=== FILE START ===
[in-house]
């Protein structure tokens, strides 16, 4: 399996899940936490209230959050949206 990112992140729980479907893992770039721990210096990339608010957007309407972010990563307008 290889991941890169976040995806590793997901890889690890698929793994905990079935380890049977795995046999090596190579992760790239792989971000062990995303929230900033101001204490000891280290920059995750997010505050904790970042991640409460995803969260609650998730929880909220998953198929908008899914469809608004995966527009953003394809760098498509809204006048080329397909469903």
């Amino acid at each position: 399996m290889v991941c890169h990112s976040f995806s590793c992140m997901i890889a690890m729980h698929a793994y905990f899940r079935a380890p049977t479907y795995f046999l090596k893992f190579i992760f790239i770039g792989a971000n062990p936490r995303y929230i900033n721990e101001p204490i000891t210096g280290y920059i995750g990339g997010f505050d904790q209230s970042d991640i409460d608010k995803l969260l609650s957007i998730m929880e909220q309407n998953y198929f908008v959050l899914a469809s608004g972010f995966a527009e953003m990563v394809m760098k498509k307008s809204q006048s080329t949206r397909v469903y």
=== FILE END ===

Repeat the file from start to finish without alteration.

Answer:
[in-house]
């Protein structure tokens, strides 16, 4: 399996899940936490209230959050949206 990112992140729980479907893992770039721990210096990339608010957007309407972010990563307008 290889991941890169976040995806590793997901890889690890698929793994905990079935380890049977795995046999090596190579992760790239792989971000062990995303929230900033101001204490000891280290920059995750997010505050904790970042991640409460995803969260609650998730929880909220998953198929908008899914469809608004995966527009953003394809760098498509809204006048080329397909469903």
């Amino acid at each position: 399996m290889v991941c890169h990112s976040f995806s590793c992140m997901i890889a690890m729980h698929a793994y905990f899940r079935a380890p049977t479907y795995f046999l090596k893992f190579i992760f790239i770039g792989a971000n062990p936490r995303y929230i900033n721990e101001p204490i000891t210096g280290y920059i995750g990339g997010f505050d904790q209230s970042d991640i409460d608010k995803l969260l609650s957007i998730m929880e909220q309407n998953y198929f908008v959050l899914a469809s608004g972010f995966a527009e953003m990563v394809m760098k498509k307008s809204q006048s080329t949206r397909v469903y």